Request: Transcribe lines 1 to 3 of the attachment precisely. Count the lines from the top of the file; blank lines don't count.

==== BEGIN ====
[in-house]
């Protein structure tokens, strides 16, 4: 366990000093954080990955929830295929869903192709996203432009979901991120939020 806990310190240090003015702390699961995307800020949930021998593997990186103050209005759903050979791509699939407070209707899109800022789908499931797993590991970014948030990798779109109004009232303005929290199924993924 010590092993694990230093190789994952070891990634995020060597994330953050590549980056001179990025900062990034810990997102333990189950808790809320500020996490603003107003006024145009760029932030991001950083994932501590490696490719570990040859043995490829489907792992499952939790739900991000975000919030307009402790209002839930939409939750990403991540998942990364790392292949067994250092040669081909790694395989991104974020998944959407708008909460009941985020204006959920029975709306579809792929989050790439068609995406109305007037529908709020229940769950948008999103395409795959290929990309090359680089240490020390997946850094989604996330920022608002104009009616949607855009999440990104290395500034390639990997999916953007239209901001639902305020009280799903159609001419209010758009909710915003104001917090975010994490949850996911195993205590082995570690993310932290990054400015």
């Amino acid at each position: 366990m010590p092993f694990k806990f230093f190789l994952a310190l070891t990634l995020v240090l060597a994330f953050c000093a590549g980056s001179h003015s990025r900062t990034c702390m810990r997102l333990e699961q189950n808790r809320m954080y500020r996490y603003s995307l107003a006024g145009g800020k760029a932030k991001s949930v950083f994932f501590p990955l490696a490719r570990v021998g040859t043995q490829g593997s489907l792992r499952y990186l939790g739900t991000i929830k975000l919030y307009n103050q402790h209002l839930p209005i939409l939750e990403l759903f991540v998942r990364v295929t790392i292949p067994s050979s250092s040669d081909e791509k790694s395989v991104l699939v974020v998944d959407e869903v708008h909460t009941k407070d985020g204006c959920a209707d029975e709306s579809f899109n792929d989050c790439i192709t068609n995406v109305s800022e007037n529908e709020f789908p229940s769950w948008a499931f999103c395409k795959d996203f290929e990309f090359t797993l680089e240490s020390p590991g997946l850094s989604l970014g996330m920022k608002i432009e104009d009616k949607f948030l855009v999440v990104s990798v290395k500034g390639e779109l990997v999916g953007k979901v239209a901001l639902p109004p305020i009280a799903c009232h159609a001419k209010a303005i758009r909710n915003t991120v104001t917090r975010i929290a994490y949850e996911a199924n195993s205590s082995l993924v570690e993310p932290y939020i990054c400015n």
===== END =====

[in-house]
């Protein structure tokens, strides 16, 4: 366990000093954080990955929830295929869903192709996203432009979901991120939020 806990310190240090003015702390699961995307800020949930021998593997990186103050209005759903050979791509699939407070209707899109800022789908499931797993590991970014948030990798779109109004009232303005929290199924993924 010590092993694990230093190789994952070891990634995020060597994330953050590549980056001179990025900062990034810990997102333990189950808790809320500020996490603003107003006024145009760029932030991001950083994932501590490696490719570990040859043995490829489907792992499952939790739900991000975000919030307009402790209002839930939409939750990403991540998942990364790392292949067994250092040669081909790694395989991104974020998944959407708008909460009941985020204006959920029975709306579809792929989050790439068609995406109305007037529908709020229940769950948008999103395409795959290929990309090359680089240490020390997946850094989604996330920022608002104009009616949607855009999440990104290395500034390639990997999916953007239209901001639902305020009280799903159609001419209010758009909710915003104001917090975010994490949850996911195993205590082995570690993310932290990054400015």
């Amino acid at each position: 366990m010590p092993f694990k806990f230093f190789l994952a310190l070891t990634l995020v240090l060597a994330f953050c000093a590549g980056s001179h003015s990025r900062t990034c702390m810990r997102l333990e699961q189950n808790r809320m954080y500020r996490y603003s995307l107003a006024g145009g800020k760029a932030k991001s949930v950083f994932f501590p990955l490696a490719r570990v021998g040859t043995q490829g593997s489907l792992r499952y990186l939790g739900t991000i929830k975000l919030y307009n103050q402790h209002l839930p209005i939409l939750e990403l759903f991540v998942r990364v295929t790392i292949p067994s050979s250092s040669d081909e791509k790694s395989v991104l699939v974020v998944d959407e869903v708008h909460t009941k407070d985020g204006c959920a209707d029975e709306s579809f899109n792929d989050c790439i192709t068609n995406v109305s800022e007037n529908e709020f789908p229940s769950w948008a499931f999103c395409k795959d996203f290929e990309f090359t797993l680089e240490s020390p590991g997946l850094s989604l970014g996330m920022k608002i432009e104009d009616k949607f948030l855009v999440v990104s990798v290395k500034g390639e779109l990997v999916g953007k979901v239209a901001l639902p109004p305020i009280a799903c009232h159609a001419k209010a303005i758009r909710n915003t991120v104001t917090r975010i929290a994490y949850e996911a199924n195993s205590s082995l993924v570690e993310p932290y939020i990054c400015n």